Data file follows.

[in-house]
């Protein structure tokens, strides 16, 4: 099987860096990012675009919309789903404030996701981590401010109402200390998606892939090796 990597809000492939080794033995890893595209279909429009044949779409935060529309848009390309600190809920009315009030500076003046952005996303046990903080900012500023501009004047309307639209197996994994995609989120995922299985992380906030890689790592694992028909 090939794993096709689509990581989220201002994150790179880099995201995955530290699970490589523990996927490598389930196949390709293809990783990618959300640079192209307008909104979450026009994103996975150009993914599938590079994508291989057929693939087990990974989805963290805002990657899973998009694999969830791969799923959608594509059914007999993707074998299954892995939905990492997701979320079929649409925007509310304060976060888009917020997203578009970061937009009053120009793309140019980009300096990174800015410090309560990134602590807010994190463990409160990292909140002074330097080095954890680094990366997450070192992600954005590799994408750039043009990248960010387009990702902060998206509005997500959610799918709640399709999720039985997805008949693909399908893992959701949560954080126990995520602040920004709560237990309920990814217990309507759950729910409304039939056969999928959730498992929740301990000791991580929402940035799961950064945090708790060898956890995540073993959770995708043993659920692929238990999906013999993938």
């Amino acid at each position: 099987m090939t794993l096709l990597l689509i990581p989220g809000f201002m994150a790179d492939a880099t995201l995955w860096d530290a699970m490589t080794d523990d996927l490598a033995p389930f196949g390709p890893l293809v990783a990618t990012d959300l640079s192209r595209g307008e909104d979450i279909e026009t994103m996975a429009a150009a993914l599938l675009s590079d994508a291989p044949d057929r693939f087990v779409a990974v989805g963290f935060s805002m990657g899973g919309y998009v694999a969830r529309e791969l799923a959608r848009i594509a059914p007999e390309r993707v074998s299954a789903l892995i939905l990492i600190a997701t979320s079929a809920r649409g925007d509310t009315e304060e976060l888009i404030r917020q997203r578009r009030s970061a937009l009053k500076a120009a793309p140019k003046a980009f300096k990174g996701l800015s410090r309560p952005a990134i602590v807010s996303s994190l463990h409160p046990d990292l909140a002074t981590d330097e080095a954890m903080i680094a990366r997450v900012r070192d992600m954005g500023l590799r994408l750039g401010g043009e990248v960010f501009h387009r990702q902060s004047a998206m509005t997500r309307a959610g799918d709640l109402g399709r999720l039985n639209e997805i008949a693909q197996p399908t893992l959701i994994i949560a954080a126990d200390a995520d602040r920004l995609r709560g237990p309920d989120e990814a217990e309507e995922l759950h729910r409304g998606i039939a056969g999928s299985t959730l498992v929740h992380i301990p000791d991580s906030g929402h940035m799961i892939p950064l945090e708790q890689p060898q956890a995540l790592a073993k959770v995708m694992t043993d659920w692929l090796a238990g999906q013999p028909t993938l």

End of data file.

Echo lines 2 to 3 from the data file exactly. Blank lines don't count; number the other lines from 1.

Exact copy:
């Protein structure tokens, strides 16, 4: 099987860096990012675009919309789903404030996701981590401010109402200390998606892939090796 990597809000492939080794033995890893595209279909429009044949779409935060529309848009390309600190809920009315009030500076003046952005996303046990903080900012500023501009004047309307639209197996994994995609989120995922299985992380906030890689790592694992028909 090939794993096709689509990581989220201002994150790179880099995201995955530290699970490589523990996927490598389930196949390709293809990783990618959300640079192209307008909104979450026009994103996975150009993914599938590079994508291989057929693939087990990974989805963290805002990657899973998009694999969830791969799923959608594509059914007999993707074998299954892995939905990492997701979320079929649409925007509310304060976060888009917020997203578009970061937009009053120009793309140019980009300096990174800015410090309560990134602590807010994190463990409160990292909140002074330097080095954890680094990366997450070192992600954005590799994408750039043009990248960010387009990702902060998206509005997500959610799918709640399709999720039985997805008949693909399908893992959701949560954080126990995520602040920004709560237990309920990814217990309507759950729910409304039939056969999928959730498992929740301990000791991580929402940035799961950064945090708790060898956890995540073993959770995708043993659920692929238990999906013999993938």
């Amino acid at each position: 099987m090939t794993l096709l990597l689509i990581p989220g809000f201002m994150a790179d492939a880099t995201l995955w860096d530290a699970m490589t080794d523990d996927l490598a033995p389930f196949g390709p890893l293809v990783a990618t990012d959300l640079s192209r595209g307008e909104d979450i279909e026009t994103m996975a429009a150009a993914l599938l675009s590079d994508a291989p044949d057929r693939f087990v779409a990974v989805g963290f935060s805002m990657g899973g919309y998009v694999a969830r529309e791969l799923a959608r848009i594509a059914p007999e390309r993707v074998s299954a789903l892995i939905l990492i600190a997701t979320s079929a809920r649409g925007d509310t009315e304060e976060l888009i404030r917020q997203r578009r009030s970061a937009l009053k500076a120009a793309p140019k003046a980009f300096k990174g996701l800015s410090r309560p952005a990134i602590v807010s996303s994190l463990h409160p046990d990292l909140a002074t981590d330097e080095a954890m903080i680094a990366r997450v900012r070192d992600m954005g500023l590799r994408l750039g401010g043009e990248v960010f501009h387009r990702q902060s004047a998206m509005t997500r309307a959610g799918d709640l109402g399709r999720l039985n639209e997805i008949a693909q197996p399908t893992l959701i994994i949560a954080a126990d200390a995520d602040r920004l995609r709560g237990p309920d989120e990814a217990e309507e995922l759950h729910r409304g998606i039939a056969g999928s299985t959730l498992v929740h992380i301990p000791d991580s906030g929402h940035m799961i892939p950064l945090e708790q890689p060898q956890a995540l790592a073993k959770v995708m694992t043993d659920w692929l090796a238990g999906q013999p028909t993938l």